In the AI version, I’ve extended things a bit by allowing the user to select “receive empathy” after the summary page.
At this point, the app has generated a data object that contains the user’s selected words. I’ve created a simple function that turns this data object into a string: “They are being judgmental. My initial feelings are offended, disrespected. My underlying feelings are insecure, unsafe. My needs are meaning, purpose.” This sounds like the “robot empathy” that people learn when they are first exposed to nonviolent communication. But if I simply throw this sentence into ChatGPT and ask “What does this sentence remind you of?” I receive the following answer:
“The above sentence seems to be related to Nonviolent Communication (NVC) modality, which emphasizes on identifying and expressing feelings and needs without blaming or criticizing others.”
So it looks like ChatGPT read that book that Nadella gave out in 2014!
I wanted to see if it was any good at giving empathy, so I asked it to give an empathetic response to my first sentence:
“It sounds like you’re feeling offended and disrespected because someone was being judgmental towards you. It’s understandable to feel that way because it can be hurtful when someone judges us without really knowing us. It seems like underneath those feelings, you’re also feeling insecure and unsafe, which can be really difficult to deal with. It sounds like you have a need for meaning and purpose in your life, and when someone is judgmental towards you, it can make you feel like that need is being threatened. Is there anything else you’d like to share about what you’re experiencing?”
This isn’t bad. I’ve given workshops on empathetic listening for years. If someone gave an empathetic response like this in a workshop setting, I’d say they were doing pretty well.
When people are just starting out with this modality, they all tend to sound robotic and alike. There is no personality in the response. Just a dry restating of the underlying feelings and needs. But the really good people find a way to add their personality back into it — and they just come off as more authentic.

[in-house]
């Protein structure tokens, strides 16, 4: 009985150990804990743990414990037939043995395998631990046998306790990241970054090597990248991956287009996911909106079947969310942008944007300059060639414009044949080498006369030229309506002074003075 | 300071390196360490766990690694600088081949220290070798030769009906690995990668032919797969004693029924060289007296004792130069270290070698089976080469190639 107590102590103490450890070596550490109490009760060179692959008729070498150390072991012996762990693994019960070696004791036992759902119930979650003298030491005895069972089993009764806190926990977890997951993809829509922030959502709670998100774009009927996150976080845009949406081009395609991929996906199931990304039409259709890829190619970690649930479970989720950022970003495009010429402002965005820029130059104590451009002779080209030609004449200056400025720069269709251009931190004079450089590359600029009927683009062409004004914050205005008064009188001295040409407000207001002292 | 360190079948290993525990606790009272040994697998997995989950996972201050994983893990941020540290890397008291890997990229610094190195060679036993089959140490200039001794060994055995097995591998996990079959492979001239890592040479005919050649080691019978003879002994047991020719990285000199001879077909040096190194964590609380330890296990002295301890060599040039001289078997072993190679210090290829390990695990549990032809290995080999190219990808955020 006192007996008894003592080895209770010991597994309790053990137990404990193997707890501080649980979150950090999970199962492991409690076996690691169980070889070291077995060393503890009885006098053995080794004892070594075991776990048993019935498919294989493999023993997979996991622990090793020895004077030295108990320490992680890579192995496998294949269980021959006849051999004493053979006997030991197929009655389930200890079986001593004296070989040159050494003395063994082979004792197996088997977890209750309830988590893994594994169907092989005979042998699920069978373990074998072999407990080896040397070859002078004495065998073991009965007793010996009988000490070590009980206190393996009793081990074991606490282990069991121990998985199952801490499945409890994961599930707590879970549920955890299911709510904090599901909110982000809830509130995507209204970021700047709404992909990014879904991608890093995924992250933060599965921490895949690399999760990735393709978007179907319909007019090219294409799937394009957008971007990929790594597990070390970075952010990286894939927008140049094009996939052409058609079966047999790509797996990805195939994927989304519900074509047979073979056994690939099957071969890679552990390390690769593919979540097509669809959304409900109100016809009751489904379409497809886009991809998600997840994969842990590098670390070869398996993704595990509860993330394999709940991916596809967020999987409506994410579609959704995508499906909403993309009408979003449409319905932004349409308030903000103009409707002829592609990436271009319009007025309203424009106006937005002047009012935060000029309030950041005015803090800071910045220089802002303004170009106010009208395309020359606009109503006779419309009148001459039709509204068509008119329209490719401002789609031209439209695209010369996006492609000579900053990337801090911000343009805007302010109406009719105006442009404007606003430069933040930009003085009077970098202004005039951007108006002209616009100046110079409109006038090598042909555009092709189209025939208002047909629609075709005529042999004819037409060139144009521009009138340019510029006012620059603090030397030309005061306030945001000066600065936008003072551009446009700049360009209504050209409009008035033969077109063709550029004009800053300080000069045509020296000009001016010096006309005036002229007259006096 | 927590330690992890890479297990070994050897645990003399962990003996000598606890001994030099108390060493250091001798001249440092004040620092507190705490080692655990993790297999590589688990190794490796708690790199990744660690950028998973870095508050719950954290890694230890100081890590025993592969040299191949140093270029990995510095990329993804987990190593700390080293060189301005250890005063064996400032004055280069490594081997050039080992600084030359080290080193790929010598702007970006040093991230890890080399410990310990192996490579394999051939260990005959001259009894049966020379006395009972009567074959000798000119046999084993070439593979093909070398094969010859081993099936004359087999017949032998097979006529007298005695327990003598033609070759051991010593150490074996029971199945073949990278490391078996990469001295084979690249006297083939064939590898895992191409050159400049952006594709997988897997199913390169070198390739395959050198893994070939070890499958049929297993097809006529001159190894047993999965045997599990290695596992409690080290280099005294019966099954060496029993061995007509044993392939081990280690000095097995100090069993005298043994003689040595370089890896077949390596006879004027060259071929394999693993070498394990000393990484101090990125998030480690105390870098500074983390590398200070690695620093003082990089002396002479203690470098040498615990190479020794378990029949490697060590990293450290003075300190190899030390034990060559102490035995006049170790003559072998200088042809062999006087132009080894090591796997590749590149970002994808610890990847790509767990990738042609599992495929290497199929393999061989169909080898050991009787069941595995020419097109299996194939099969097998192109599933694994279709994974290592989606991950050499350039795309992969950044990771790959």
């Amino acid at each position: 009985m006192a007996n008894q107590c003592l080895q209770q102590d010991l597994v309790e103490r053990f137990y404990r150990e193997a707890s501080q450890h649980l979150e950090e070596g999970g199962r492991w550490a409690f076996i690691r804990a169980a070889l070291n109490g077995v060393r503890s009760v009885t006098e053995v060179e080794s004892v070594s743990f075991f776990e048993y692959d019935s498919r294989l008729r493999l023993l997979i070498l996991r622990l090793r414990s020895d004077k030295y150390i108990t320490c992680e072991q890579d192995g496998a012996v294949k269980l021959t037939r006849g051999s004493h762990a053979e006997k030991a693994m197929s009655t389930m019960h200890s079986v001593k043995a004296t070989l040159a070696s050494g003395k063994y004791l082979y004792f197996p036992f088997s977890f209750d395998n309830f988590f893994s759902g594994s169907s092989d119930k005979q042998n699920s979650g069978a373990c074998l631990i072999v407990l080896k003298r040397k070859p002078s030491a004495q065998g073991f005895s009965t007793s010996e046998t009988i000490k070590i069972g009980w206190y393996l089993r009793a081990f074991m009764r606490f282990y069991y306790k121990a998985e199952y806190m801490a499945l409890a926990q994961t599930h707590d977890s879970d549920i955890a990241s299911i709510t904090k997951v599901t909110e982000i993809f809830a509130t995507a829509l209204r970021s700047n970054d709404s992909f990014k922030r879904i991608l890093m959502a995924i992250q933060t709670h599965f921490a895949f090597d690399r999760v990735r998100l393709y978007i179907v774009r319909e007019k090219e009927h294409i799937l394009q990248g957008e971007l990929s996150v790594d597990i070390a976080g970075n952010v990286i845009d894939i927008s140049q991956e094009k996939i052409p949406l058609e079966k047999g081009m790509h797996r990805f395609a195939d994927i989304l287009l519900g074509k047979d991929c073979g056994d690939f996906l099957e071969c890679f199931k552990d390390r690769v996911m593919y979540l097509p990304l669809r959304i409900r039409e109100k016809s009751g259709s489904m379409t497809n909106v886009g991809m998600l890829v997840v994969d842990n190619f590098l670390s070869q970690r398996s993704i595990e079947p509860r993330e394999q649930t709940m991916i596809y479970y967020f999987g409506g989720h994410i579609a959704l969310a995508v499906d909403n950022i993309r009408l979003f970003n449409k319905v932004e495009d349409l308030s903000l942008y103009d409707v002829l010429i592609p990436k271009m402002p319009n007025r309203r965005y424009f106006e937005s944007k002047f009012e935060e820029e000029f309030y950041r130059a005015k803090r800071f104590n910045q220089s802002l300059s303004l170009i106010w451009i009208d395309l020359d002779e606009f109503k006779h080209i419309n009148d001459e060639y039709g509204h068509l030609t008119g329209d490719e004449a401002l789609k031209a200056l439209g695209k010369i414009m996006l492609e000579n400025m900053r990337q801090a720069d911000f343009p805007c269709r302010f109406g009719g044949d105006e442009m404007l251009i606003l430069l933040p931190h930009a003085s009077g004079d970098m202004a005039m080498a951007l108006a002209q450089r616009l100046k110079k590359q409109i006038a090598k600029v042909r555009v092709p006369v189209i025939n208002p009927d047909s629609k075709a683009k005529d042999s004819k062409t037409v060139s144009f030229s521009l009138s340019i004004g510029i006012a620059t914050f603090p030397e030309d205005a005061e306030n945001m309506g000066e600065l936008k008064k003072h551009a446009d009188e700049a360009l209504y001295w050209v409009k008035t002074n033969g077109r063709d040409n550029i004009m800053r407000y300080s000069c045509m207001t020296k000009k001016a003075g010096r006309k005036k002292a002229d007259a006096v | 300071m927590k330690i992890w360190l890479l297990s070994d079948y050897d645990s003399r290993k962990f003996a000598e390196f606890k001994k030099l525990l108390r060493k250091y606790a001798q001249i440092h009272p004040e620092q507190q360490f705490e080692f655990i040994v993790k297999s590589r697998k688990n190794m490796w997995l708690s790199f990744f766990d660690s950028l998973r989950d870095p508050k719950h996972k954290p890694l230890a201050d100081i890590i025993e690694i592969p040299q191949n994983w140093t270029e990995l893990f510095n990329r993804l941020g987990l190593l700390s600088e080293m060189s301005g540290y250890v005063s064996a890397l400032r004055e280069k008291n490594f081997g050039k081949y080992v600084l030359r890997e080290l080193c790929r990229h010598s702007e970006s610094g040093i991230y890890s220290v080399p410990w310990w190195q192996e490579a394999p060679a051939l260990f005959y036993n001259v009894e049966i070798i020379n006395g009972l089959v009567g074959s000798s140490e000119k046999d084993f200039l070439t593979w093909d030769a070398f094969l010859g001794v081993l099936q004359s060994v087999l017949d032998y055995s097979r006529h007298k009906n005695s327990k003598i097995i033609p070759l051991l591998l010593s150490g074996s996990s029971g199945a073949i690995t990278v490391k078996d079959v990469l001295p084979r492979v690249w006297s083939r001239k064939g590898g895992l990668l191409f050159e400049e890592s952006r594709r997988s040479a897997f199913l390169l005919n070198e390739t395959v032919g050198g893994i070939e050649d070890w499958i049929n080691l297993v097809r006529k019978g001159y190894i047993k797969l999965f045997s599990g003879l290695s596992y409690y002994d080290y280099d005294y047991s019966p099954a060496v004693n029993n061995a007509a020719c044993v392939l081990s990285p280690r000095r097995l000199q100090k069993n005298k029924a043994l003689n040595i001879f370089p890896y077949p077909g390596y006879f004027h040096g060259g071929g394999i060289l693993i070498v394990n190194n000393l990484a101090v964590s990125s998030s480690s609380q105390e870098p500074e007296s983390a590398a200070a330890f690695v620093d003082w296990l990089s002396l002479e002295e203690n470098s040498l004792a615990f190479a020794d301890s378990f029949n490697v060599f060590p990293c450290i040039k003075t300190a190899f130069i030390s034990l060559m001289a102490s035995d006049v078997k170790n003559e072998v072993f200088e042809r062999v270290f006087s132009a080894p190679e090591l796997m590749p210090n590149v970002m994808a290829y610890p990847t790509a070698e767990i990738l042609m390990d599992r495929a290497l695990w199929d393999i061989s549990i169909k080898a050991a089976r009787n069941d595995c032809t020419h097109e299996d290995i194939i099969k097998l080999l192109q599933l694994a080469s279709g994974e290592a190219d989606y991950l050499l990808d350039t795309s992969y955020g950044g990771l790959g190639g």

So, in the AI version of the self-empathy app, I give users a choice of who they want to receive empathy from. I played around with the prompt engineering a bit and landed on a funny solution: Asking the AI to give an empathetic response in the style of a popular author tended to give the best results. The drop down menu lets users choose between Charles, Fannie, Tom, and Wallace (Charles Bukowski, Fannie Flagg, Tom Robbins, and David Foster Wallace).
The responses are much more interesting than the generic response — more varied as well.
Empathetic response from Fannie:
Oh sugar, I’m sorry to hear that they’ve hurt your feelings like that. It sounds like they may not have realized the impact of their words. And I understand how it can make you feel, like your sense of clarity and purpose have been shaken. But let me tell you, you are valued and worthwhile, and nothing they say can take that away from you. It takes real courage to stay true to ourselves, especially when facing criticism. So take a deep breath, hold your head up high, and know that you are just as deserving of respect and love as anyone else.
Or an empathetic response from Charles:
Well, my friend, sometimes people can’t help but judge. They measure us up against their own insecurities and shortcomings, and sometimes what they see doesn’t quite add up. But let me tell you, your worth isn’t determined by the judgments of others. You have purpose and meaning in this world, and no superficial criticism can ever take that away. Stay true to yourself and let your light shine bright, regardless of what anyone else may say.
These are good. Really good. They are totally different. Some people may have a string aversion to one of these styles, but the other one might really work for them. And if not, there are two more options to choose from.
I’m still not exactly sure if this second AI feature is totally necessary for the app or if it introduces a very juicy feature that ends up derailing the whole app. The original purpose was to encourage self-inquiry. The first AI feature is subtle and simply provides better starting suggestions. This is less distracting than obviously bad random suggestions and clearly improves the user experience. But the AI empathy response is just so interesting that I’m afraid it could take the focus away from the user’s self-inquiry process and place most of the attention on the final AI output.
I’m still thinking this one through though. Let me know what you think!